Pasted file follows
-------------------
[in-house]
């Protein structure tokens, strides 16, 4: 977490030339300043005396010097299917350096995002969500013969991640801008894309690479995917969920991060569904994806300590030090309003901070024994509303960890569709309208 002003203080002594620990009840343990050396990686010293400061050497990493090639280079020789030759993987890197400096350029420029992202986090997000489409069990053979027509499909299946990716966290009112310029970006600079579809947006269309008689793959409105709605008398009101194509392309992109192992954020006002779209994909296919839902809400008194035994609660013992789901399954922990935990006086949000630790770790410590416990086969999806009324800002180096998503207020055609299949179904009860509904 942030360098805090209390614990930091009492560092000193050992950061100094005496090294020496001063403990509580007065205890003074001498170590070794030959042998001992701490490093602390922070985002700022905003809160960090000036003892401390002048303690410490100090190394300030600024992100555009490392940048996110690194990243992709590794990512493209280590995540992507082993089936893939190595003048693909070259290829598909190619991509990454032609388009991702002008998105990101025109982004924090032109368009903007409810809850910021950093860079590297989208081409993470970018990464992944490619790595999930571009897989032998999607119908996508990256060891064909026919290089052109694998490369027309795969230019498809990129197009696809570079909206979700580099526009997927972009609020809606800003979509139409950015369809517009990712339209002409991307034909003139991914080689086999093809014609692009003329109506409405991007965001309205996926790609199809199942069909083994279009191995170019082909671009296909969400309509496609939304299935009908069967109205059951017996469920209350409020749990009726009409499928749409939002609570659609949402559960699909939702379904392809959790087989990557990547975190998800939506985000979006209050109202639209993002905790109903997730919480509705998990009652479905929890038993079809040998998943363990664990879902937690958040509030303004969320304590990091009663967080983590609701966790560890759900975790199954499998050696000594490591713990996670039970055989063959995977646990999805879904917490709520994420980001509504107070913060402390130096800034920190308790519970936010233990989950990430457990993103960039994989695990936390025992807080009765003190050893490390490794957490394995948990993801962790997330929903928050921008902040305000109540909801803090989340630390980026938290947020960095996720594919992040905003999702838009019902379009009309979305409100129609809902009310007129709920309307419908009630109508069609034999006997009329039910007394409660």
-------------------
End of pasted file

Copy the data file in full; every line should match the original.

[in-house]
């Protein structure tokens, strides 16, 4: 977490030339300043005396010097299917350096995002969500013969991640801008894309690479995917969920991060569904994806300590030090309003901070024994509303960890569709309208 002003203080002594620990009840343990050396990686010293400061050497990493090639280079020789030759993987890197400096350029420029992202986090997000489409069990053979027509499909299946990716966290009112310029970006600079579809947006269309008689793959409105709605008398009101194509392309992109192992954020006002779209994909296919839902809400008194035994609660013992789901399954922990935990006086949000630790770790410590416990086969999806009324800002180096998503207020055609299949179904009860509904 942030360098805090209390614990930091009492560092000193050992950061100094005496090294020496001063403990509580007065205890003074001498170590070794030959042998001992701490490093602390922070985002700022905003809160960090000036003892401390002048303690410490100090190394300030600024992100555009490392940048996110690194990243992709590794990512493209280590995540992507082993089936893939190595003048693909070259290829598909190619991509990454032609388009991702002008998105990101025109982004924090032109368009903007409810809850910021950093860079590297989208081409993470970018990464992944490619790595999930571009897989032998999607119908996508990256060891064909026919290089052109694998490369027309795969230019498809990129197009696809570079909206979700580099526009997927972009609020809606800003979509139409950015369809517009990712339209002409991307034909003139991914080689086999093809014609692009003329109506409405991007965001309205996926790609199809199942069909083994279009191995170019082909671009296909969400309509496609939304299935009908069967109205059951017996469920209350409020749990009726009409499928749409939002609570659609949402559960699909939702379904392809959790087989990557990547975190998800939506985000979006209050109202639209993002905790109903997730919480509705998990009652479905929890038993079809040998998943363990664990879902937690958040509030303004969320304590990091009663967080983590609701966790560890759900975790199954499998050696000594490591713990996670039970055989063959995977646990999805879904917490709520994420980001509504107070913060402390130096800034920190308790519970936010233990989950990430457990993103960039994989695990936390025992807080009765003190050893490390490794957490394995948990993801962790997330929903928050921008902040305000109540909801803090989340630390980026938290947020960095996720594919992040905003999702838009019902379009009309979305409100129609809902009310007129709920309307419908009630109508069609034999006997009329039910007394409660």